New on DVD & Blu-Ray: 300: Rise of an Empire, Enemy, and More

by | June 23, 2014 | Comments

This week on home video, we’ve got the stylized sequel to a historical action film, a doppleganger thriller, and a magic-filled misfire from Akiva Goldsman. Then, we’ve got a couple of acclaimed television series and a bunch of smaller films and TV shows. Read on for details:

300: Rise of an Empire


Though Gerard Butler has moved on to protecting the White House and flirting with soccer moms, the 300 franchise continues with Rise of an Empire, based on the yet unreleased Frank Miller graphic novel Xerxes. Penned by 300 director Zack Snyder and Kurt Johnstad, RoaE is a more broadly scoped narrative that chronicles the efforts of Greek general Themistokles (Sullivan Stapleton) to unite his forces against the Persian god-king Xerxes (Rodrigo Santoro) and his naval commander Artemisia (Eva Green). Though the film sported the same visual flourish of its predecessor and benefitted from Eva Green’s presence, most critics found it numbingly violent and less interesting. The Blu-ray comes with about 81 minutes of special features, including a series of behind-the-scenes featurettes, a comparison between the film’s events and their historical counterparts, and a look at ancient Greek naval strategy.



In a year full of doppelganger stories (The Double, Coherence, and Orphan Black, which just finished its second season), Enemy was one of the early successes, reuniting Prisoners star Jake Gyllenhaal with its director, Denis Villenueve. Gyllenhaal pulls double duty here as both Adam Bell, a morose college professor, and Anthony Claire, the actor Adam becomes dangerously obsessed with when he spots him in a movie and realizes they are physically identical. Critics were impressed enough by the performances, as well Villenueve’s directorial choices, to rate this thriller Certified Fresh at 74%. The film dips ever so slightly into the surreal, and as its one bonus feature — a making-of featurette — confirms, you may not have everything figured out by the end, but it further establishes Denis Villenueve as a forceful presence in the psychological thriller genre.

Winter’s Tale


Longtime screenwriter Akiva Goldsman (A Beautiful Mind, I, Robot) made his directorial debut earlier this year with Winter’s Tale, an adaptation of the eponymous novel by Mark Helprin. At the center of this Tale is Peter Lake (Colin Farrell), a turn-of-the-20th-century New York orphan who runs afoul of the powerful local gangster (Russell Crowe) who took him under his wing and, while on the run, falls in love with a terminally ill girl. There’s more to it than that, but a story that takes place in 1916 and 2014, with plenty of magic and mystical creatures, can’t be adequately summed up in a sentence. Besides, critics didn’t like the film very much; citing a nonsensical plot, bland characters, and a failure to capture its source material’s charms, they savaged the film with a 13% Tomatometer. If you decide to pick this one up, it’ll come with a couple of making-of bonuses and some deleted scenes.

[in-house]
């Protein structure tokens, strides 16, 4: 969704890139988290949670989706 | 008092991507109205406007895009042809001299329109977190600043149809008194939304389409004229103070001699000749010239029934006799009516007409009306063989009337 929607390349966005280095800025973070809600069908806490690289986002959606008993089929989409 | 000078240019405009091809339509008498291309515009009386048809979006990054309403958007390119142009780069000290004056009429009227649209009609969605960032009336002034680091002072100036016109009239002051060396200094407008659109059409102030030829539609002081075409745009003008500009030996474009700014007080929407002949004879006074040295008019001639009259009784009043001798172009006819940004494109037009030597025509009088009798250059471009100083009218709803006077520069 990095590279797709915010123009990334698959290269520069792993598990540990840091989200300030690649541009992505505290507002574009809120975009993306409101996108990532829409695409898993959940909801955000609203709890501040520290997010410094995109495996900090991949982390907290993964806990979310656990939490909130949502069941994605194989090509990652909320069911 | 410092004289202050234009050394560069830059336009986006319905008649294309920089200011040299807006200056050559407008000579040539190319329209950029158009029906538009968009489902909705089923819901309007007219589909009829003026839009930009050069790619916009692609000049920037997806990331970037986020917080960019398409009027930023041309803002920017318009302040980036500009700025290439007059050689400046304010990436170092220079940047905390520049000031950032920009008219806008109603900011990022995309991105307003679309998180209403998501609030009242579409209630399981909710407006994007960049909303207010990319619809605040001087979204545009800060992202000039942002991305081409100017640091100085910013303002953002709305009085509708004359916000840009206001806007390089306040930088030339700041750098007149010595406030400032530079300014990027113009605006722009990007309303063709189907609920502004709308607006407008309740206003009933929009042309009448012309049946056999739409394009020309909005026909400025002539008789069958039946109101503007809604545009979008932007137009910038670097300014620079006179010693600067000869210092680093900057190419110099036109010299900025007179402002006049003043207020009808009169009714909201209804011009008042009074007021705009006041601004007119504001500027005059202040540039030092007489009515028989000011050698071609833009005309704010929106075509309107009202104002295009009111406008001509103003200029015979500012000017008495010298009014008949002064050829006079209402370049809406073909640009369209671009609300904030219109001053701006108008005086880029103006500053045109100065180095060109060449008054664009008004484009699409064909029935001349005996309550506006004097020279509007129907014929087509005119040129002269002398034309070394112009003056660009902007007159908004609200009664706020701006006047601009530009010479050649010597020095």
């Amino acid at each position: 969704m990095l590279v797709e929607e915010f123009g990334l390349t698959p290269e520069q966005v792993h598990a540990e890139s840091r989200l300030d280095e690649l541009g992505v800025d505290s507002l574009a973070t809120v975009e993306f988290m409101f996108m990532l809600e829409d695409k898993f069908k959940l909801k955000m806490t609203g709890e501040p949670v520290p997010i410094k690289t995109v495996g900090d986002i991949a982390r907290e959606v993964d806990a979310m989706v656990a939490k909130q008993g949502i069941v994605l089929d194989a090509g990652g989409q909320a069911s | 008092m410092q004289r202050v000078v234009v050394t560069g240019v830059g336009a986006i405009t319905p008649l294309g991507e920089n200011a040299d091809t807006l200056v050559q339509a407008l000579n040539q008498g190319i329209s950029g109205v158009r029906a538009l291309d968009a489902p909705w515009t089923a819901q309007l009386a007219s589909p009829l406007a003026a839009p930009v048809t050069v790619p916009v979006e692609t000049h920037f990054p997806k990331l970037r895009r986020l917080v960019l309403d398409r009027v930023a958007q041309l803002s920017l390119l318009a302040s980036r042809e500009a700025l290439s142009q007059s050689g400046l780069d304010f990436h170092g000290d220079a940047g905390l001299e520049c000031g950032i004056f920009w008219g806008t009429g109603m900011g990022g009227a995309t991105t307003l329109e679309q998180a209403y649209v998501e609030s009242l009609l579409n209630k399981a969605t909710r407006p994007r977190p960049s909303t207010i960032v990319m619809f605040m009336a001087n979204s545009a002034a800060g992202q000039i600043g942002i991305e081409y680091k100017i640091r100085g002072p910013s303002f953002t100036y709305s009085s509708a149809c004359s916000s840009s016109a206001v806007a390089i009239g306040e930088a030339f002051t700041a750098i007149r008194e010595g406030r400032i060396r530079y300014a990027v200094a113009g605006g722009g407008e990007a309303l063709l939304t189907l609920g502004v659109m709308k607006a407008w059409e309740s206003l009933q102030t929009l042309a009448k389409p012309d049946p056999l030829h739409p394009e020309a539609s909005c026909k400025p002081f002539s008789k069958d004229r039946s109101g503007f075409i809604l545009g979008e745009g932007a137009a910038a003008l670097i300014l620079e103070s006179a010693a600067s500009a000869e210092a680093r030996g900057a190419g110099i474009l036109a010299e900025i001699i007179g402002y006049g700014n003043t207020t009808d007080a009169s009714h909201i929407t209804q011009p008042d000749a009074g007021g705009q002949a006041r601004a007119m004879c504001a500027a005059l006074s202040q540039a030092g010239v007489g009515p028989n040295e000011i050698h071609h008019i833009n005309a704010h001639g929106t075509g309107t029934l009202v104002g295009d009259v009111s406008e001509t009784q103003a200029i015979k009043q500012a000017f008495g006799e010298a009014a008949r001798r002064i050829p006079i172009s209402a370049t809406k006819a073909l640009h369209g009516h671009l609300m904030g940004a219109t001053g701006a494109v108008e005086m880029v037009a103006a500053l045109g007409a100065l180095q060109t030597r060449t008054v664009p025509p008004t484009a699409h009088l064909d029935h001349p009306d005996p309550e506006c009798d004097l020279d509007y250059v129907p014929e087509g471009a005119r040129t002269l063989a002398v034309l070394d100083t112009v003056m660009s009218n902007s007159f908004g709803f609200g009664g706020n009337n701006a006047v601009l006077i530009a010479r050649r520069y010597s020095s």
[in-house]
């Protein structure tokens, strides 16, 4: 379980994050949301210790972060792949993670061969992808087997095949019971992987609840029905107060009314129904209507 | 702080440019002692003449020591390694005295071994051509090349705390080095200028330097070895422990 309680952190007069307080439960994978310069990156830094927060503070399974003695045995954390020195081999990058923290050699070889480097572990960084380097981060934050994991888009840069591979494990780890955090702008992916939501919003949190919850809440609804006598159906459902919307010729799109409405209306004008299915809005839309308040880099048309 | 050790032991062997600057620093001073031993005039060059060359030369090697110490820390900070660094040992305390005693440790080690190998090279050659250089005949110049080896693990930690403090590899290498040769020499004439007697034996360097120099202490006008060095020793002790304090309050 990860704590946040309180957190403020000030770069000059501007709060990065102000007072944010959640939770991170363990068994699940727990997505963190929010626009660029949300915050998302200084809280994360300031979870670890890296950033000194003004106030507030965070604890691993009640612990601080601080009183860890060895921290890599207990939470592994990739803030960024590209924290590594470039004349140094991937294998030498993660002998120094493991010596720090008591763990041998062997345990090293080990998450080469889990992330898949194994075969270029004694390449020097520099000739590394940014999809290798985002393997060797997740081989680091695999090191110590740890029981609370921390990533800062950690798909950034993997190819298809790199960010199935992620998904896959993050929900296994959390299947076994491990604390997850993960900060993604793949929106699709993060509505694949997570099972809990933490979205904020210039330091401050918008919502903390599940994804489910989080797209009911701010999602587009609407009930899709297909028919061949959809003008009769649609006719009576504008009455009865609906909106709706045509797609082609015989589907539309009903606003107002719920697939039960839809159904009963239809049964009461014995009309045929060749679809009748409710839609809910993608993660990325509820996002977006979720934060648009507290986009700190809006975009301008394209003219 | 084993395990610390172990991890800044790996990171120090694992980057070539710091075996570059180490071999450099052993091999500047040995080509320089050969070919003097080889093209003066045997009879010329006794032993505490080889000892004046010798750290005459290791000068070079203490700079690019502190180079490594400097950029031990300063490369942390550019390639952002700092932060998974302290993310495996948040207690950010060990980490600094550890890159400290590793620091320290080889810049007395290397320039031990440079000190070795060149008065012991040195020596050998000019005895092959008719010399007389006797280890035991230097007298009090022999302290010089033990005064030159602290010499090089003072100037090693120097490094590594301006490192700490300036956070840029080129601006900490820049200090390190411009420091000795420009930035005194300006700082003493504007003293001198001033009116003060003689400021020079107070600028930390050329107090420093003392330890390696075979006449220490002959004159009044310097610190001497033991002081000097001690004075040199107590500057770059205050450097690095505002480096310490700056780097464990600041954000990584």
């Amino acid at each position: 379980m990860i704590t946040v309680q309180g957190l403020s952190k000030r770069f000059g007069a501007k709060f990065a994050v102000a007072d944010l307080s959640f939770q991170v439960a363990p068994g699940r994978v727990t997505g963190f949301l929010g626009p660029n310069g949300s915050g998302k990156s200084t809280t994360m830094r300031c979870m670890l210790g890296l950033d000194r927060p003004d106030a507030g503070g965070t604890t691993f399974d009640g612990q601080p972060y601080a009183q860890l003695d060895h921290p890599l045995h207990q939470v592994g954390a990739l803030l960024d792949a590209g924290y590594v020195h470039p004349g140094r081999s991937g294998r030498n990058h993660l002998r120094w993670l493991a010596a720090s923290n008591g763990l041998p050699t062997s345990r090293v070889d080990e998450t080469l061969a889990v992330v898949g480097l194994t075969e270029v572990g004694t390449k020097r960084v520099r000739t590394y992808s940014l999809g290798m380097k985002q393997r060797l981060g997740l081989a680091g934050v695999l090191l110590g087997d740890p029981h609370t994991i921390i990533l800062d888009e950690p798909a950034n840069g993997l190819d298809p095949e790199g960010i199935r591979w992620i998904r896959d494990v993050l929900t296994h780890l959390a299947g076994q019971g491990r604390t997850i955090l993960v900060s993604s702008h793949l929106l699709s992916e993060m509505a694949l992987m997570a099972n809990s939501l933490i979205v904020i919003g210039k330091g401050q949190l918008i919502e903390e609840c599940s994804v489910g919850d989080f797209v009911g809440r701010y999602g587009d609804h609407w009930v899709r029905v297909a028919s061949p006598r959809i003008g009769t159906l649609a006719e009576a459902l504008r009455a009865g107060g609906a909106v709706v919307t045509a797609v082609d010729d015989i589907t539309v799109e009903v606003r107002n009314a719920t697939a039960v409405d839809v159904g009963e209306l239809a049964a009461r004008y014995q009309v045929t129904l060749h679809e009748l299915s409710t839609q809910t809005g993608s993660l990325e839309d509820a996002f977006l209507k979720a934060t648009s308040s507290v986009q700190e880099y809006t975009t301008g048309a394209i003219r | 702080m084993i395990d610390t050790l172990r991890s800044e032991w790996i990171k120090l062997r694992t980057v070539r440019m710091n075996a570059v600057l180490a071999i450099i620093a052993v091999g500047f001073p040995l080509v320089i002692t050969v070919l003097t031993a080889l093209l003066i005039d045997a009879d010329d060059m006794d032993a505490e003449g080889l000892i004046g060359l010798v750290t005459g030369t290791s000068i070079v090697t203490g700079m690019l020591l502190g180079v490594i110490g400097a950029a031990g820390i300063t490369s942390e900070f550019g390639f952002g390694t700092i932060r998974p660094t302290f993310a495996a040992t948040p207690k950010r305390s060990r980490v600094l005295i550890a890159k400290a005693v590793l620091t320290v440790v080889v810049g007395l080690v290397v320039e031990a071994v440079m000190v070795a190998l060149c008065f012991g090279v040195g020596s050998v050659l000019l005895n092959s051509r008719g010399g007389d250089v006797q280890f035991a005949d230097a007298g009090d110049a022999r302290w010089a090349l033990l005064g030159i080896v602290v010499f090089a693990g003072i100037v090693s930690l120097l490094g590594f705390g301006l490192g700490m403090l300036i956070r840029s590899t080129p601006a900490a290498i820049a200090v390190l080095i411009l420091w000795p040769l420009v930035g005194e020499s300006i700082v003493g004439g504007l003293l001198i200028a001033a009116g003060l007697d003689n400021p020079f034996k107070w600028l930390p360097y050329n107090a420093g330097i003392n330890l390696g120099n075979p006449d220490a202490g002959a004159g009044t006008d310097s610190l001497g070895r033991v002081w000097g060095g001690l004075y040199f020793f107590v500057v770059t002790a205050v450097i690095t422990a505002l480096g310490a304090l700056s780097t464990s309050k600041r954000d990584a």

Masters of Sex – Season One

Showtime’s acclaimed drama returns for its second season on July 13, and if you’ve got some spare time between now and then, you can pick up season one when it hits shelves tomorrow and binge away. The series stars Michael Sheen as the titular Dr. William Masters and Lizzy Caplan as his assistant extraordinaire Virginia Johnson, who together conducted the kind of research on sexuality back in the 1950s and 1960s that reassured all of us that we weren’t the only ones who enjoyed doing that one thing in bed. You know, that one thing. You can pick up the entire first season on Blu-ray this week, and it comes with the requisite audio commentary (pilot episode), a profile of both Sheen and Caplan playing their characters, a short doc exploring the discoveries Masters and Johnson brought to light, and an interview with Thomas Maier, who wrote the book from which the series was adapted.

Also available this week:

  • Elaine Stritch: Shoot Me (98%), a Certified Fresh documentary on the octogenarian Broadway and television star.
  • What Richard Did (94%), a drama about an Irish teen whose life changes when he violently attacks another boy over a girl.
  • Rob the Mob (83%), starring Michael Pitt and Andy Garcia in a drama about a young petty criminal who becomes obsessed with an ongoing trial that could bring down John Gotti.
  • UK import The Wedding Video (71%), starring Robert Webb and Lucy Punch in a found-footage style mockumentary comedy about a best man recording the catastrophic events leading up to his buddy’s wedding.
  • Blood Ties (49%), starring Clive Owen and Billy Crudup in a period crime thriller about an ex-con who returns to his life of crime, and his younger police officer brother who must choose between family and duty.
  • Australian horror import Wolf Creek 2 (48%), in which serial killer Mick Taylor stalks another poor outback tourist.
  • Season one of FX’s Certified Fresh police drama The Bridge (90%), which follows a Mexican detective (Demian Bichir) and an American detective (Diane Kruger) who work together to track down a killer who has committed crimes on both sides of the border.
  • Season one of Lifetime’s Witches of East End (70%), a supernatural drama about a pair of young witches learning the tricks of the trade from their mother.
  • And finally, one selection from the Criterion Collection: Richard Lester’s 1964 comedy A Hard Day’s Night (99%) starring the Beatles in their first film, which opened at the height of Beatlemania.

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